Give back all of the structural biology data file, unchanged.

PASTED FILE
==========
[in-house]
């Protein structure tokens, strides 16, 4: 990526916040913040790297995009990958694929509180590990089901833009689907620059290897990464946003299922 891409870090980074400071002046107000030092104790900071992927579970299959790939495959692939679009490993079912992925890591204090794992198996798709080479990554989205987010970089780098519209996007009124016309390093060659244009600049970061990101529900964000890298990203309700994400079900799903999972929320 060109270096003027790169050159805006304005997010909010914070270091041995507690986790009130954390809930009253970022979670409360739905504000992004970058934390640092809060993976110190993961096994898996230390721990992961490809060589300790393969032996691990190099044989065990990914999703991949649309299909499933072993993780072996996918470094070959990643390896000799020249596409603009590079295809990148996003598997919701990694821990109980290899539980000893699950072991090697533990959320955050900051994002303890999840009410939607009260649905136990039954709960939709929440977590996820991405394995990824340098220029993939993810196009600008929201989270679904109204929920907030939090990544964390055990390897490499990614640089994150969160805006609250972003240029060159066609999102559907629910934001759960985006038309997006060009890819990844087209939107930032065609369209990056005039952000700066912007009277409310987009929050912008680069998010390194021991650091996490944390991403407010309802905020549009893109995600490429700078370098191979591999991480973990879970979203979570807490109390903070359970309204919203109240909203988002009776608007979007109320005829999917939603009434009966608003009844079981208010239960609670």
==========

[in-house]
């Protein structure tokens, strides 16, 4: 990526916040913040790297995009990958694929509180590990089901833009689907620059290897990464946003299922 891409870090980074400071002046107000030092104790900071992927579970299959790939495959692939679009490993079912992925890591204090794992198996798709080479990554989205987010970089780098519209996007009124016309390093060659244009600049970061990101529900964000890298990203309700994400079900799903999972929320 060109270096003027790169050159805006304005997010909010914070270091041995507690986790009130954390809930009253970022979670409360739905504000992004970058934390640092809060993976110190993961096994898996230390721990992961490809060589300790393969032996691990190099044989065990990914999703991949649309299909499933072993993780072996996918470094070959990643390896000799020249596409603009590079295809990148996003598997919701990694821990109980290899539980000893699950072991090697533990959320955050900051994002303890999840009410939607009260649905136990039954709960939709929440977590996820991405394995990824340098220029993939993810196009600008929201989270679904109204929920907030939090990544964390055990390897490499990614640089994150969160805006609250972003240029060159066609999102559907629910934001759960985006038309997006060009890819990844087209939107930032065609369209990056005039952000700066912007009277409310987009929050912008680069998010390194021991650091996490944390991403407010309802905020549009893109995600490429700078370098191979591999991480973990879970979203979570807490109390903070359970309204919203109240909203988002009776608007979007109320005829999917939603009434009966608003009844079981208010239960609670």